Last July, I summarized the significant changes in the Health Insurance Portability and Accountability Act (HIPAA). With the last of the deadlines mandated by those changes fast approaching, and a significant enforcement action levied against a dermatology group in the interim, an update is warranted.
The deadline is Sept. 23; by then, all of your business associate (BA) agreements must be modified to reflect the new privacy rules. A recent enforcement action involved a Massachusetts dermatology group that was hit with a substantial fine for violating one of those rules, sending a clear signal from the Centers for Medicare & Medicaid Services (CMS) and its enforcer, the Office for Civil Rights, that these tighter regulations cannot be taken lightly.
The criteria for identifying BAs remain the same: Nonemployees, performing "functions or activities" on behalf of the "covered entity" (your practice), that involve "creating, receiving, maintaining, or transmitting" personal health information (PHI).
Typical BAs include answering and billing services, independent transcriptionists, hardware and software companies, and any other vendors involved in creating or maintaining your medical records. Practice management consultants, attorneys, companies that store or microfilm medical records, and record-shredding services are BAs if they must have direct access to PHI in order to do their jobs.
Mail carriers, package delivery people, cleaning services, copier repairmen, bank employees, and the like are not considered BAs, even though they might conceivably come in contact with PHI on occasion. You are required to use "reasonable diligence" in limiting the PHI that these folks may encounter, but you do not need to enter into written BA agreements with them.
Independent contractors who work within your practice – aestheticians and physical therapists, for example – are not considered BAs either, and do not need to sign a BA agreement; just train them, as you do your employees. (More on HIPAA and OSHA training soon.)
What is new is the additional onus placed on physicians for confidentiality breaches committed by their BAs. It’s not enough to simply have a BA contract; you are expected to use "reasonable diligence" in monitoring the work of your BAs. BAs and their subcontractors are directly responsible for their own actions, but the primary responsibility is yours. Furthermore, you must now assume the worst-case scenario. Previously, when PHI was compromised, you would only have to notify affected patients (and the government) if there was a "significant risk of financial or reputational harm," but now, any incident involving patient records is assumed to be a breach, and must be reported.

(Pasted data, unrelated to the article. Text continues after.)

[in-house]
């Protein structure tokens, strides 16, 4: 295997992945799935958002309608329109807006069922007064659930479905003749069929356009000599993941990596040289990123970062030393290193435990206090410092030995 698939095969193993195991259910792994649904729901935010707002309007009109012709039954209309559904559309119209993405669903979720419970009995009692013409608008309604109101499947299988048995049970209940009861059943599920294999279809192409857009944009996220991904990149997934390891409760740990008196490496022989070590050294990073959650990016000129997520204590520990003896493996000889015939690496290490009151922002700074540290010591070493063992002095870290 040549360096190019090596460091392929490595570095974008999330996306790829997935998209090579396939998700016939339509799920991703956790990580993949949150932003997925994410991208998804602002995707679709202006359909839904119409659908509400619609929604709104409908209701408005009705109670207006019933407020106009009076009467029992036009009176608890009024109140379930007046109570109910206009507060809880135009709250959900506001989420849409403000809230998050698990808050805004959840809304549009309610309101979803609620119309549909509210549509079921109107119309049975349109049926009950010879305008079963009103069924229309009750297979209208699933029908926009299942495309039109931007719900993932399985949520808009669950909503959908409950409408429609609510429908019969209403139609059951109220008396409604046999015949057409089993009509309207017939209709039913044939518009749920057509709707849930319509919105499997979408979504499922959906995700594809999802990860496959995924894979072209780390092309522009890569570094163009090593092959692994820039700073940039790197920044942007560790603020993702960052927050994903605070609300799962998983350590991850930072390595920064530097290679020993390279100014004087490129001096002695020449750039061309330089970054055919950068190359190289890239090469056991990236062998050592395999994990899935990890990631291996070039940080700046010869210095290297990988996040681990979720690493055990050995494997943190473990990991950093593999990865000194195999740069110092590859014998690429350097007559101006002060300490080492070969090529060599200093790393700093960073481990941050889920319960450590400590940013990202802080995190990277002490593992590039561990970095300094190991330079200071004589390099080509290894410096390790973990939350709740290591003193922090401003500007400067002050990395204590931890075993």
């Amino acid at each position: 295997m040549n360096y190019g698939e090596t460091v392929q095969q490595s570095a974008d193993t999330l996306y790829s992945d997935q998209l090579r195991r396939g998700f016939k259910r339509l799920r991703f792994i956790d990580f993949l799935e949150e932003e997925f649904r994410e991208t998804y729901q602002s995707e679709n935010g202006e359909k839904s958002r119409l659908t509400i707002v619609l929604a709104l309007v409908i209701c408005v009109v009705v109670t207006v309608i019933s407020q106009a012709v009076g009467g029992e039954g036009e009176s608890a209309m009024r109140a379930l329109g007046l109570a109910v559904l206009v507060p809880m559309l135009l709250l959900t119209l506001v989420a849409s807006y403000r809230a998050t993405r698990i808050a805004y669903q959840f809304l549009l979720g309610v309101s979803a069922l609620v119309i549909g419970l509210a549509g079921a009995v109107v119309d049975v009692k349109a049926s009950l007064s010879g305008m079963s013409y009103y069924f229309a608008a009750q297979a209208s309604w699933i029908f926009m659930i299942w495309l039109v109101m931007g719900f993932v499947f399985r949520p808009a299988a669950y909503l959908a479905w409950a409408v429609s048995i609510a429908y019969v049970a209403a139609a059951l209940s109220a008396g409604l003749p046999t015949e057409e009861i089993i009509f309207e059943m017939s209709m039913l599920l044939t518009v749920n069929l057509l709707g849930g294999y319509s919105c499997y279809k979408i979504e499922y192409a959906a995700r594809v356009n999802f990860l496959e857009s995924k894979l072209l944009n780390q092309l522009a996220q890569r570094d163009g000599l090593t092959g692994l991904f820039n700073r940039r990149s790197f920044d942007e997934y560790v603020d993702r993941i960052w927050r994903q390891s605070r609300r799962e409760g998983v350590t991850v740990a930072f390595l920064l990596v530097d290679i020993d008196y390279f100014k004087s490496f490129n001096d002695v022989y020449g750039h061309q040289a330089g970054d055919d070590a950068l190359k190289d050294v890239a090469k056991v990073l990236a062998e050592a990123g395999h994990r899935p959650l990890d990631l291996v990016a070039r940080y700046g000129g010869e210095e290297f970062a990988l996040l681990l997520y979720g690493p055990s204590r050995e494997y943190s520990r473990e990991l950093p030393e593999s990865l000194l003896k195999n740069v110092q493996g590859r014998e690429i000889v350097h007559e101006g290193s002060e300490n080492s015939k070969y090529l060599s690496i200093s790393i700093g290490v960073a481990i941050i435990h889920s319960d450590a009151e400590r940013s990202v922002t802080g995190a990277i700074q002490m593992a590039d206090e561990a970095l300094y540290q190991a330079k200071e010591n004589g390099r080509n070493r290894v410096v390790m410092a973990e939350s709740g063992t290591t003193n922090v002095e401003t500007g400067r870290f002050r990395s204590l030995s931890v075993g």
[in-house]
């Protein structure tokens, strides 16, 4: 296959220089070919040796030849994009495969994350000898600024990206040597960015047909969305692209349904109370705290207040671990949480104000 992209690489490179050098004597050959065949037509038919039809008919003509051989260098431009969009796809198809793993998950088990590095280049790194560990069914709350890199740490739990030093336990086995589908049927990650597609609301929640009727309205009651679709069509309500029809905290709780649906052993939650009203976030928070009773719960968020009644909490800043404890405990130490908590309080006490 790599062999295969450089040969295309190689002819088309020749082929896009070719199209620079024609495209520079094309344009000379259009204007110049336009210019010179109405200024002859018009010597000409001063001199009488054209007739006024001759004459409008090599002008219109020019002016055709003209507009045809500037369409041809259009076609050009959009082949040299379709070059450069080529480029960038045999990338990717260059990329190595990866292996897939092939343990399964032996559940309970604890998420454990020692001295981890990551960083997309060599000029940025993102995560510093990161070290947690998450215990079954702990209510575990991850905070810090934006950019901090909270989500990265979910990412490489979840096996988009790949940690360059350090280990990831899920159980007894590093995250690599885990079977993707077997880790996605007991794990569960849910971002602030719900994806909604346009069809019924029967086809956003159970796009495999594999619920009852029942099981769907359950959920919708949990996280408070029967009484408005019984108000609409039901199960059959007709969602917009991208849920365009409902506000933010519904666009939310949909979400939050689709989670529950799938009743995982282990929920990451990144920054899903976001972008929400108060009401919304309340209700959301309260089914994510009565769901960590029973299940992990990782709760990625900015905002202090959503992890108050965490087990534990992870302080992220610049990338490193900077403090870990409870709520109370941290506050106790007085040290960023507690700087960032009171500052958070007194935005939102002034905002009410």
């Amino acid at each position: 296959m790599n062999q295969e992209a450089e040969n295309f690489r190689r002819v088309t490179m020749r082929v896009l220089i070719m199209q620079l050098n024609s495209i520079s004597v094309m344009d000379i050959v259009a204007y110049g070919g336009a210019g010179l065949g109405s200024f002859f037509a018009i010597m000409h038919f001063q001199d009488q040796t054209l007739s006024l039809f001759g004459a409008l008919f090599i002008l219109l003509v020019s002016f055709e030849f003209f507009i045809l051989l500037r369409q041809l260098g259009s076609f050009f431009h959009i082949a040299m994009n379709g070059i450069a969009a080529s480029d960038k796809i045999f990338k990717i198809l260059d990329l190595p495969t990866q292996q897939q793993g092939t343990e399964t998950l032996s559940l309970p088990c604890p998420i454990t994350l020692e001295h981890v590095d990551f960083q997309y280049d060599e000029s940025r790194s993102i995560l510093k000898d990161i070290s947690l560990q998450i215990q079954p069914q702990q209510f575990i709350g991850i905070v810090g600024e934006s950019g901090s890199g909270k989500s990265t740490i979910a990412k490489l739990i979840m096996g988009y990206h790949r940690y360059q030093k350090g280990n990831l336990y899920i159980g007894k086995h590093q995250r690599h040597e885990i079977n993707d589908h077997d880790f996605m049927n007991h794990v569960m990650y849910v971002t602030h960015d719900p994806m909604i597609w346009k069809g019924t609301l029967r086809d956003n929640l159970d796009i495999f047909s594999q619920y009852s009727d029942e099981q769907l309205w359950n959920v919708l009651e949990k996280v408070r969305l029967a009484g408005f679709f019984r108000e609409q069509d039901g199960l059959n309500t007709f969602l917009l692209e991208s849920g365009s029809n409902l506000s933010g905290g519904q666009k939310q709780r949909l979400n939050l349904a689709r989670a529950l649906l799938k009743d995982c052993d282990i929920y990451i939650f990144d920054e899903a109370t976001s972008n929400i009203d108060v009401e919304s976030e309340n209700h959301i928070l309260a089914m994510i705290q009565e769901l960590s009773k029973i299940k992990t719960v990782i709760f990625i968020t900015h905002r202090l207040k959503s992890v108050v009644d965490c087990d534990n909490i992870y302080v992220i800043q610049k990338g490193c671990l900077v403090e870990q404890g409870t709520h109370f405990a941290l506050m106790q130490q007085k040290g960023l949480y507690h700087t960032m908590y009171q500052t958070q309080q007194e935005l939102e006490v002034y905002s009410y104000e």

Failure to report could subject your practice, as well as the contractor, to significant fines. That is where the Massachusetts group had trouble: It lost a thumb drive containing unencrypted PHI, and was forced to pay a $150,000 fine early this year as a result. There is no excuse for not encrypting HIPAA-protected information; encryption software is cheap, readily available, and easy to use. Had the drive lost in Massachusetts been encrypted, according to the CMS, the incident would not have been considered a breach, because its contents would not have been viewable by the finder. Stay tuned for a list of popular encryption programs. (As always, I have no financial interest in any company or product that I mention in this column.)
Patients have new rights under the new rules as well; they may now restrict any PHI shared with third-party insurers and health plans, if they pay for the services themselves. They also have the right to request copies of their electronic health records. You can bill the costs of responding to such requests. If you have EHRs, work out a system for doing this, because the response time has been decreased from 90 days to 30 – and is even shorter in some states.
If you haven’t yet revised your Notice of Privacy Practices (NPP) to explain your relationships with BAs, and their status under the new rules, do it now. You need to explain the breach notification process, as well as the new patient rights mentioned above. You must post your revised NPP in your office, and make copies available there; but you need not mail a copy to every patient.
Dr. Eastern practices dermatology and dermatologic surgery in Belleville, N.J. He is the author of numerous articles and textbook chapters, and is a long-time monthly columnist for Skin & Allergy News.